“The fans accepted the decision,” recalls Matysik. “Henning was a star and Rogers was on his way to the NWA title. Such scenarios later became known as the ‘Dusty finish’ wherein the good guy would get the fall only to have it taken away because the referee didn’t see it.”

Henning and Rogers would meet again when the Nature Boy became NWA champion. In one match, victory was within Henning’s grasp but he suffered a match ending injury and had to settle for a draw.

In the summer and fall of 1963, John Paul was particularly active in Toronto. He teamed with another seafaring old salt named Sailor Art Thomas to beat the team of Johnny Valentine and Bulldog Brower for the International Tag Team belts in July. A month later they dropped the straps to Valentine and The Beast (John Yachetti) before reclaiming them in the fall. They also defended the title against Professor Hiro and Fred Atkins.

In June of that year, Henning supposedly beat Valentine for the NWA United States Heavyweight Championship in Washington. However in July in Toronto, Valentine recaptured the title beating John Paul.

Henning had a healthy respect for old nemeses such as Rogers and Valentine. But he was also impressed with Lou Thesz and Pat O’Connor for their scientific style and know-how. When meeting Thesz, he always waited for Lou to make the first mistake but at the same time watched carefully that he didn’t become ensnared in Thesz’ grapevine hold. He was impressed with O’Connor’s “savvy, size and speed.”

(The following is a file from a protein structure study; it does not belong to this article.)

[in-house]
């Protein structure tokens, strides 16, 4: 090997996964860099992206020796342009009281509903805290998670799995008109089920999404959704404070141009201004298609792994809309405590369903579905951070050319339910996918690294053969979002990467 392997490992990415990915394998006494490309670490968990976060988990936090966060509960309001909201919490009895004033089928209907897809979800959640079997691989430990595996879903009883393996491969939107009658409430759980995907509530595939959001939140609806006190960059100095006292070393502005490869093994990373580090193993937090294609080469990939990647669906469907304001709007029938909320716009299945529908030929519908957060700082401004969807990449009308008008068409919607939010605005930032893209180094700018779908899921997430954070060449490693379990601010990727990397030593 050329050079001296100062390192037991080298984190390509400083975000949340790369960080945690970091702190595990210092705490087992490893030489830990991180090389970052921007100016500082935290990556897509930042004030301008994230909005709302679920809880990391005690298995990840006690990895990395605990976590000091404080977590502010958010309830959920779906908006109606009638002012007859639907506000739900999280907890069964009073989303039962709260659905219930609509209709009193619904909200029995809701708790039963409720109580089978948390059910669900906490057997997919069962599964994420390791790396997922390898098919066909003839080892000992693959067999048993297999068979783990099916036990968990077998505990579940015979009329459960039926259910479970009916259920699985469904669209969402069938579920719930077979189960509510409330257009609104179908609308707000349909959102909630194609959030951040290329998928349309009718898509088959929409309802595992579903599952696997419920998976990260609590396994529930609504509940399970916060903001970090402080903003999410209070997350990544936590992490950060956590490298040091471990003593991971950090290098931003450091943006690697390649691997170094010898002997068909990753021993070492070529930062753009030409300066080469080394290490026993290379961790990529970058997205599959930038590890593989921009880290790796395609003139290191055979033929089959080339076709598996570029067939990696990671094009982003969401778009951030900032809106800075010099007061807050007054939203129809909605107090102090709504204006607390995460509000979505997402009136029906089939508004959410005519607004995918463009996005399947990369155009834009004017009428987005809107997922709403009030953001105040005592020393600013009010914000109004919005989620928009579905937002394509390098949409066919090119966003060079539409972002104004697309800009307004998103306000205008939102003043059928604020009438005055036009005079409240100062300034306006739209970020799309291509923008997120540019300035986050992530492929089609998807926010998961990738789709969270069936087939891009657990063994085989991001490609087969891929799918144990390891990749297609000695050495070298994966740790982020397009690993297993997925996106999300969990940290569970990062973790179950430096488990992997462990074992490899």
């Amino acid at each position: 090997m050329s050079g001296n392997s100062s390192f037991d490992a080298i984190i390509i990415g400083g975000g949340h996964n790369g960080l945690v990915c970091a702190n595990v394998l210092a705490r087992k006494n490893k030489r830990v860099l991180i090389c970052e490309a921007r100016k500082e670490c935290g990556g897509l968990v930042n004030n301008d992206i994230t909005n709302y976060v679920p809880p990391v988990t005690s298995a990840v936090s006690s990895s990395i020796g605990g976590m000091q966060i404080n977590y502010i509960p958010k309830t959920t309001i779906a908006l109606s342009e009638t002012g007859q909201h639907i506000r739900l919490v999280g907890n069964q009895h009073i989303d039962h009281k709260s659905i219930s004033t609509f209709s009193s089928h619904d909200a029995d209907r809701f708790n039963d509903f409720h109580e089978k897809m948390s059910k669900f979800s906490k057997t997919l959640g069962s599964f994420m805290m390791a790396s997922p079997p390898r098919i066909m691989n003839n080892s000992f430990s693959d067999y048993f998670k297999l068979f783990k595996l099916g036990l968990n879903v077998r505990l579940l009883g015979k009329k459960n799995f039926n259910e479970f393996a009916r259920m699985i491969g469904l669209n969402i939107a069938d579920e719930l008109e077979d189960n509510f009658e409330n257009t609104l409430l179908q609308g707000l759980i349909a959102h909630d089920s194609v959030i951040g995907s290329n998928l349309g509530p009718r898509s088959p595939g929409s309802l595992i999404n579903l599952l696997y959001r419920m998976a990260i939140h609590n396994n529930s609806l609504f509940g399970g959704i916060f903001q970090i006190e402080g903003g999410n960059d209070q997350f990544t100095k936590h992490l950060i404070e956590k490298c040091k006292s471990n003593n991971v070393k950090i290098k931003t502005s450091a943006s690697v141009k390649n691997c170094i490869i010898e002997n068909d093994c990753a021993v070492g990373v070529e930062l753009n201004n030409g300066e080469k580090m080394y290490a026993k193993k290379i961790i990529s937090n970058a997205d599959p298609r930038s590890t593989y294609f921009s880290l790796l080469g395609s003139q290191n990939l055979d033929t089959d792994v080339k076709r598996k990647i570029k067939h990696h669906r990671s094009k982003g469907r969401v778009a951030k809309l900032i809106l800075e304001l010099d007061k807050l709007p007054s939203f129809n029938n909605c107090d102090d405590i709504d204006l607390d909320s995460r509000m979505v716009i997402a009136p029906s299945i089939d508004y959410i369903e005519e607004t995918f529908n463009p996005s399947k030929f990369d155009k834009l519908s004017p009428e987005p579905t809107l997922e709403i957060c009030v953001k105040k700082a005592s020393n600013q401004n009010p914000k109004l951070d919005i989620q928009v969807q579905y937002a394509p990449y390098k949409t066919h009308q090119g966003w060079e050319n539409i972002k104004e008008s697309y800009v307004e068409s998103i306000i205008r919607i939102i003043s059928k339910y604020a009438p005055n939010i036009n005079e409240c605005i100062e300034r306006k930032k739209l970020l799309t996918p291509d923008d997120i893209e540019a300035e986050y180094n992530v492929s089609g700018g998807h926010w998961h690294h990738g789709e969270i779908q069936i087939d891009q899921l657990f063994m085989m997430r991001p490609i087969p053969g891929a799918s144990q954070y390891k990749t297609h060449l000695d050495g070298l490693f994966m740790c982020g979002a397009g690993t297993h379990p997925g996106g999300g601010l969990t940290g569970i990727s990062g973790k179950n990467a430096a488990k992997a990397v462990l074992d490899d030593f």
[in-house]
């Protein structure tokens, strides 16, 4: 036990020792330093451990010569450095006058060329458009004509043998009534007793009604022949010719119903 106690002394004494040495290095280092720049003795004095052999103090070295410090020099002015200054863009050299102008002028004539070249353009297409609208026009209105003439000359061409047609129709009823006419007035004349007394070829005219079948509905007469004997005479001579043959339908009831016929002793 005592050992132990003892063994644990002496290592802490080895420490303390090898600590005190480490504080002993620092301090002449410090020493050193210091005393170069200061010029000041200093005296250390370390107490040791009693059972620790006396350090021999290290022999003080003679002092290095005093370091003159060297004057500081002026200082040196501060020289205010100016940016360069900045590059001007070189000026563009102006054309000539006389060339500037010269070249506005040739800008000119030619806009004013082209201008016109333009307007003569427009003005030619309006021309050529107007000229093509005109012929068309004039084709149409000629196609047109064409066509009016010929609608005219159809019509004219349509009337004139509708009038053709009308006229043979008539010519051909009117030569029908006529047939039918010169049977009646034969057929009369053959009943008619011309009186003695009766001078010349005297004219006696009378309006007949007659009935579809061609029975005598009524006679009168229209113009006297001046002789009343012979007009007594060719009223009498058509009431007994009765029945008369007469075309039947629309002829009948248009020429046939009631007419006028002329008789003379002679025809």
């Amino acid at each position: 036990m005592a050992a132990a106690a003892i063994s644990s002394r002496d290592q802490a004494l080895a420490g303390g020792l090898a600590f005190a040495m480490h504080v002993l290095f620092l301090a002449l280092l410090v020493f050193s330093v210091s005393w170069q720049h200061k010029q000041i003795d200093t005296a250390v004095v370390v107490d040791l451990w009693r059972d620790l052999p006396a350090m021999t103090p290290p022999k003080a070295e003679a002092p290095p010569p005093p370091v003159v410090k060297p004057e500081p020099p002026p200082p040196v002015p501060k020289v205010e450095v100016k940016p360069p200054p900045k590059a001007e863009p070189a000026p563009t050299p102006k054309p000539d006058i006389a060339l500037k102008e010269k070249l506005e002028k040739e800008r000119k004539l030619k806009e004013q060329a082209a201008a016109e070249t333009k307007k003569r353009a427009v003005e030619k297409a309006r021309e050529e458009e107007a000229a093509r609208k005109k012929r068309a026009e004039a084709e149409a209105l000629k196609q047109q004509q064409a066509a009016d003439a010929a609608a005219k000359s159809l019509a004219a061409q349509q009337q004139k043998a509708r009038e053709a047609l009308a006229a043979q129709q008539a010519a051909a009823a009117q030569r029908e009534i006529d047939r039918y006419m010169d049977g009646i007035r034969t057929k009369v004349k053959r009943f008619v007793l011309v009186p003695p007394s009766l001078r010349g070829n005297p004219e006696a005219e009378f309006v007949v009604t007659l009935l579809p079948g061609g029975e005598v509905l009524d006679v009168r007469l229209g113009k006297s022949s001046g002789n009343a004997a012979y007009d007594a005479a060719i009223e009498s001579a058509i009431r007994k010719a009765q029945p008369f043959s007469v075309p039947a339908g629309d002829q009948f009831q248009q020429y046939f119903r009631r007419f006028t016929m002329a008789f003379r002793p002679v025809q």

But Henning was also wary of the strength of his opponents and admired Yukon Eric for his ability to break out of holds.

“A fellow like Yukon Eric is able to make up for much of what he lacks in wrestling ability because he is so powerful. He breaks out of holds just on his muscle. A very dangerous opponent,” was his assessment of Eric at the time.

Henning also added Cowboy Bob Ellis to his list of fearsome foes: “Ellis goes for that bulldogging headlock and he can put you in pretty bad shape with it. After he drives your head into the mat four or five times with all his might behind it, you’re in no shape to fight back. Then he pins you.”

It was obvious that Henning never picked his spots when you realize that Dick the Bruiser, Rip Hawk, Killer Kowalski and Gene Kiniski appear on the list of opponents the wrestling frogman faced in his career. At the end of 1967, when Sports Review Wrestling rated the top grapplers in the NWA, Henning was listed sixth, behind World Champion Gene Kiniski, Fritz von Erich, Eddie Graham, The Sheik and Valentine.